From Silos to Services: Cloud Computing for the Enterprise

Jul 7 2018   2:33AM GMT

Cloud computing definitions are no longer relevant

Brian Gracely Brian Gracely Profile: Brian Gracely

Cloud Foundry
Serverless computing

Back in 2011, the National Institute of Standards and Technology (NIST) created the Definition of Cloud Computing. At the time, the definitions of Infrastructure-as-a-Service (IaaS), Plaform-as-a-Service (PaaS) and Software-as-a-Service (SaaS) seemed to be reasonable, especially given the existing offerings in the market. At the time, AWS mostly offered compute and storage resources, so AWS as an IaaS. Heroku, Cloud Foundry and OpenShift had a platform for developers to push code, so they were PaaS. And things like WebEx or or Gmail were just on-demand versions of software that were used within a company, so they were SaaS.

Fast-forward 7 years and those definitions no longer seem very relevant. For example, neither the concept of “containers” (or Containers-as-a-Service, CaaS) or “serverless” (or Functions-as-a-Service, FaaS) are defined or mentioned in that NIST definition.

On one hand, someone might argue that the NIST definition could just be updated to add CaaS and FaaS as new -aaS definitions. On the other hand, someone could argue that CaaS is sort of like IaaS (containers instead of VMs), or that PaaS platforms often used containers under the covers, or that FaaS is essentially the same definition as PaaS, it’s just become more granular about what is “pushing code” vs. “pushing a function” – they are both just chunks of software. Either of those perspectives could be considered valid. They could also make things confusing for people.

Which brings us back to my original claim – the definitions are no longer really all that useful. AWS is no longer just IaaS. OpenShift is no longer a PaaS. And many things could be considered SaaS, from Salesforce to Slack to Atlassian to a Machine-Learning service on Azure or Google Cloud.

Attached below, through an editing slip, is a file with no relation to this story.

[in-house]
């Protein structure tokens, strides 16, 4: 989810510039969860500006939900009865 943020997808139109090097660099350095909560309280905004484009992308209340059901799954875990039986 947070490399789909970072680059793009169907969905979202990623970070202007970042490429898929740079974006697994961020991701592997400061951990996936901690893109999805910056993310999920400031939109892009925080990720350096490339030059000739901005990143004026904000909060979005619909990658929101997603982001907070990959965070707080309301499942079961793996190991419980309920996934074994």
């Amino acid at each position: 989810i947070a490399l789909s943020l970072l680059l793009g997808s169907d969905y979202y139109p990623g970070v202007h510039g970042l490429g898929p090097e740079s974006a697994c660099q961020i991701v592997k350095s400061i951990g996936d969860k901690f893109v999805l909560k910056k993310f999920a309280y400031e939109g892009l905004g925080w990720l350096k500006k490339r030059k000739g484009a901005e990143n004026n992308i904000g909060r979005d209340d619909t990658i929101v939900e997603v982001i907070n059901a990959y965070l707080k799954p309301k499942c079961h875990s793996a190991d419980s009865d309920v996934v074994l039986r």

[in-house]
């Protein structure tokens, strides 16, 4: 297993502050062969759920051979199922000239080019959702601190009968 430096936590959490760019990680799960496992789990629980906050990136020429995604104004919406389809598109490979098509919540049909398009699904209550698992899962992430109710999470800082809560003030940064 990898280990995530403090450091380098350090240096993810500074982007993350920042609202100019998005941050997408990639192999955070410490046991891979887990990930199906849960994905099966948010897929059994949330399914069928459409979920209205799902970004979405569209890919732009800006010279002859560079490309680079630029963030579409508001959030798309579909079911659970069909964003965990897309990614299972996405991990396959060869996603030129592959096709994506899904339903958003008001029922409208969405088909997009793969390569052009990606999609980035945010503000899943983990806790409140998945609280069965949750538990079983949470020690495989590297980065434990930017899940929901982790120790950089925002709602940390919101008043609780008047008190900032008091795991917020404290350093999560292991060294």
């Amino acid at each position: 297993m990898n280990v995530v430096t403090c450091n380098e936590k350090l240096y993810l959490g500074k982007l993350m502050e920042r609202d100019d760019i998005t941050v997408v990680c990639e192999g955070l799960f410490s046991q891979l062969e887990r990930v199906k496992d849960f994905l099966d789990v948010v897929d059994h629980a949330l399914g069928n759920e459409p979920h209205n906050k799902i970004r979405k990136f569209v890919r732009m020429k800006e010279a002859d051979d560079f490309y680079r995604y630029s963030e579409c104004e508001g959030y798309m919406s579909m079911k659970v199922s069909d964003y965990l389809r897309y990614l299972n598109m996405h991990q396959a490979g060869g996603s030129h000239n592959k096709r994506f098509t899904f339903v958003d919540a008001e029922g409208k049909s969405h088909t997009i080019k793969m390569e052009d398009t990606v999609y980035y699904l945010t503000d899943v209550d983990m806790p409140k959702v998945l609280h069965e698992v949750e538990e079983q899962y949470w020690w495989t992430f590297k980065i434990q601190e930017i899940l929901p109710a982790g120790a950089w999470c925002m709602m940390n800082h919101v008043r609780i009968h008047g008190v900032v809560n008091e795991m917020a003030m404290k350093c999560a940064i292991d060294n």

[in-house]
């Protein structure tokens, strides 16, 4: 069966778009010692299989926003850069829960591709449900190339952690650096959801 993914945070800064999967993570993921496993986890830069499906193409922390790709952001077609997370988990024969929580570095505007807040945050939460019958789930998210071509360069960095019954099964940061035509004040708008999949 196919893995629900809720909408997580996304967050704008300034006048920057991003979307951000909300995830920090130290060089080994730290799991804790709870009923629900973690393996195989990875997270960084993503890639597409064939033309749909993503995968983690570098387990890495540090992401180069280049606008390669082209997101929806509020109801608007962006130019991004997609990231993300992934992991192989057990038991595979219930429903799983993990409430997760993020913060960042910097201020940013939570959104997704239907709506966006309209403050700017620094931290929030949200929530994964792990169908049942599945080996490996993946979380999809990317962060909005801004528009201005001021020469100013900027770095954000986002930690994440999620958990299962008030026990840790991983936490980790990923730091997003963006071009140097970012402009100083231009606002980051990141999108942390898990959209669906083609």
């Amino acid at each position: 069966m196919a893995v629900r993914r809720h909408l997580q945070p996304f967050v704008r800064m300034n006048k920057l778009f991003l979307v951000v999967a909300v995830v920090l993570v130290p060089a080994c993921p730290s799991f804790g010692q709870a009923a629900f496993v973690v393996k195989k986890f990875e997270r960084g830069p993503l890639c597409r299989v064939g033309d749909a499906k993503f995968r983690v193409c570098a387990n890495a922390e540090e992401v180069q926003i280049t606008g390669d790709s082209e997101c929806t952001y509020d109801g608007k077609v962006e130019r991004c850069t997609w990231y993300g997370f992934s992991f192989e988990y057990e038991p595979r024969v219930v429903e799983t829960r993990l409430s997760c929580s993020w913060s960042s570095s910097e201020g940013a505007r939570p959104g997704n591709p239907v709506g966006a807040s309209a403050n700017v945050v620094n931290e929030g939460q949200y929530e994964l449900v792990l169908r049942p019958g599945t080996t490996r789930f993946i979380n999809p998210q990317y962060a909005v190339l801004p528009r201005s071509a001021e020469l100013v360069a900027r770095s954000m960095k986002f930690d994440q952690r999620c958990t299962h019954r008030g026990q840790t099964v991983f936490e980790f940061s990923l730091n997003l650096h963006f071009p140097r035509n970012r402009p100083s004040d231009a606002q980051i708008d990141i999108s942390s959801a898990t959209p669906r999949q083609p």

We already see the lines getting very blurry between the CaaS and PaaS market. Should a Kubernetes product only be a CaaS platform (if it allows containers to be deployed), or can it also be a PaaS platform if it enables developers to also push code?

The last point about SaaS was recently raised after several people listened to our Mid-Year 2018 show, when we discussed which companies are leading in SaaS. It sparked a conversation on Twitter, where a number of people threw out “AWS”. These comments surprised me, as I had previously not thought of AWS as a SaaS provider, but mostly as an IaaS and PaaS provider, with a bunch of “tools” or “services” that could be connected together to build applications. But the more I thought about it, many of the services of an AWS (or Azure or GCP) are just software, being delivered (and run/managed) as a service. Everything from a VM to Storage to an authentication service to an AI/ML service is just software being delivered as a service. It’s just a bunch of exposed APIs. And developers, or non-developers, can use them any way they need to create a simple service or a complex service. They are no different that a service like Netlify or Auth0 or Okta or GitHub (or 1000s of others). When you start thinking about things from that perspective, it sort of explains why Gartner’s IaaS MQ now only has 6 web-scale clouds listed, but it also make the “IaaS” part sort of irrelevant (from a classification perspective).

So the relevant questions are now:

  • Where do you want to run an application? How critical is it to control the environment?
  • What abstractions do you either want to provide to developers or does the operations team want to maintain?
  • If using multiple clouds, or services, how important is it to have consistency of abstraction and operations?

As with every technology, we learned as the technologies evolve and it’s worth questioning if we should still use the same taxonomies to describe what is trying to be accomplished. In the case of Cloud *-aaS definitions, the old definitions no longer apply.

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